77 To determine whether driving was dangerous calls for the application of the objective test to all of the circumstances relevant to the manner of driving. Authority and principle dictate that the test remains an objective one which enquires whether an ordinary or reasonable person in the driver’s situation would regard the manner of driving as creating an appreciable risk to the public. For example, the speed at which a motor vehicle is driven can itself constitute a danger to the public where it greatly increases the risk of accident. That will more likely be so where it is a speed greatly in excess of that permitted by law. But driving a vehicle within the speed limit prescribed by law will not necessarily mean that a reasonable person would not regard that speed or the manner of driving as dangerous. Conversely, though members of the public generally do not anticipate that speed limits will be ignored, there may be circumstances where a reasonable person would not conclude that driving at a high rate of speed well in excess of the speed limit has created a real potential for danger.
78 Thus for driving to be in ‘a manner dangerous to the public’, it must be such that an ordinary or reasonable (if there be any difference) person in the situation of the driver would recognise it as involving an appreciable risk of serious injury or death to other users of the road; a real and potential danger which exceeds the ordinary risks of the road which may include a lack of due care and attention. It involves a serious breach of the proper management and control of the vehicle, being more than an ordinary and everyday occurrence involving a breach of the road rules or a lack of due care sufficient for a civil negligence claim. But it involves less than the gross negligence and great falling short of the standard of care which a reasonable person would have exercised in the circumstances which is required for culpable driving.
The Victorian Court of Appeal developed the point further in R v De Montero  VSCA 255 when it outlined the differences between culpable driving and the newer offence of dangerous driving causing death under s 319 of the Crimes Act 1958. The Court indicated [at 24] that the same considerations were applicable whether the offence is the summary form at s 64 of the Road Safety Act 1986 or the indictable form of causing death or serious injury at s 319 Crimes Act.
The Court quoted a Department of Justice report from 1992 that suggested a jury direction in the following terms,
Clearly, it is not always easy to distinguish between driving which is so bad as to constitute manslaughter, that which is bad enough to make the accused guilty of the lesser offence of dangerous driving causing death, and that which is merely careless. However, it will help you to make up your mind if you think of a scale. At the bottom of this scale are cases of momentary carelessness – the kind of driving errors which most of us may make from time to time, when we are not concentrating as carefully as we should. At the top of this scale is driving which we would all agree is totally unacceptable. Driving of the kind required to prove manslaughter belongs near the top end of this scale – it is a gross departure from what we would expect of a careful and competent driver. Dangerous driving is driving which falls more towards the middle of the scale. It is driving which we would all agree is unacceptable and deserves to be punished, but it is not so bad as to warrant that person being convicted for manslaughter. On the other hand, it involves considerably more than just a momentary, perhaps excusable, mistake or error of judgment.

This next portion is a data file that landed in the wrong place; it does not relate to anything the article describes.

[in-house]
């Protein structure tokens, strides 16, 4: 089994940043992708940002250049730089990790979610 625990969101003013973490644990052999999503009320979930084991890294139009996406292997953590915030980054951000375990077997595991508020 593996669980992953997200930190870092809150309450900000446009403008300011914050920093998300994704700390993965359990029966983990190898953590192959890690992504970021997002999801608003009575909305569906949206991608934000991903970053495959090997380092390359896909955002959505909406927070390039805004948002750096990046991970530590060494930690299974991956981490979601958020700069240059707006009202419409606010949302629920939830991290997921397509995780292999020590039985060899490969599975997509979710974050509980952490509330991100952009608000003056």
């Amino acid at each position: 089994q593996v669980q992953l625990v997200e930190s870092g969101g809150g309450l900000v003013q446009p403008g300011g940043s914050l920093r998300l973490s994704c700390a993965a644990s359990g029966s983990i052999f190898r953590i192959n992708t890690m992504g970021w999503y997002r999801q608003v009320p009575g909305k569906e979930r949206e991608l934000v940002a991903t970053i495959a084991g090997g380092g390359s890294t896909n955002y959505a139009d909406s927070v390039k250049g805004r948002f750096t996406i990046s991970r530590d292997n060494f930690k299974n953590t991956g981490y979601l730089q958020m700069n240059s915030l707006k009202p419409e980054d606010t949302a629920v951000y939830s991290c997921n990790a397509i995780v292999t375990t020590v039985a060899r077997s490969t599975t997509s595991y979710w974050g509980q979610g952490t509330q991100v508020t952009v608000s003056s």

Discussion followed about Coventry, McBride and Jiminez v The Queen. The Court summarised what a jury should be told [at 80]:
It must be made clear to the jury, in appropriate language, that before the jury can convict of dangerous driving, it must be satisfied:
1. That the accused was driving in a manner that involved a serious breach of the proper management or control of his vehicle on the roadway such as to merit criminal punishment. It must involve conduct more blameworthy than a mere lack of reasonable care that could render a driver liable to damages in civil law.
2. That the breach must be so serious as to be in reality, and not just speculatively, potentially dangerous to others who, as members of the public, may at the time be upon or in the vicinity of the roadway. (A momentary lack of attention would not be sufficient, of itself, to constitute such driving.)
3. That the manner of driving created a considerable risk of serious injury or death to members of the public.
4. That the risk so created significantly exceeded that which is ordinarily associated with being on or near a highway.(We have replaced the phrase ‘real and appreciable’ which appears in some cases with the word ‘considerable’ which we think will be more readily understood by the jury. The word ‘real’ adds nothing if the risk is considerable.)
5. That in determining whether the manner of driving was ‘dangerous’ the test is an objective one. Would a reasonable driver (We have used the ‘reasonable person’ rather than ‘ordinary person’ because it is employed in the case of culpable driving: R v De’Zilwa  VSCA 158. But we see no difference of substance between the two concepts.) in the circumstances of the accused have realised that the manner of driving involved a breach of the kind discussed in paragraphs 1 and 2, and also gave rise to the risk identified in paragraphs 3 and 4.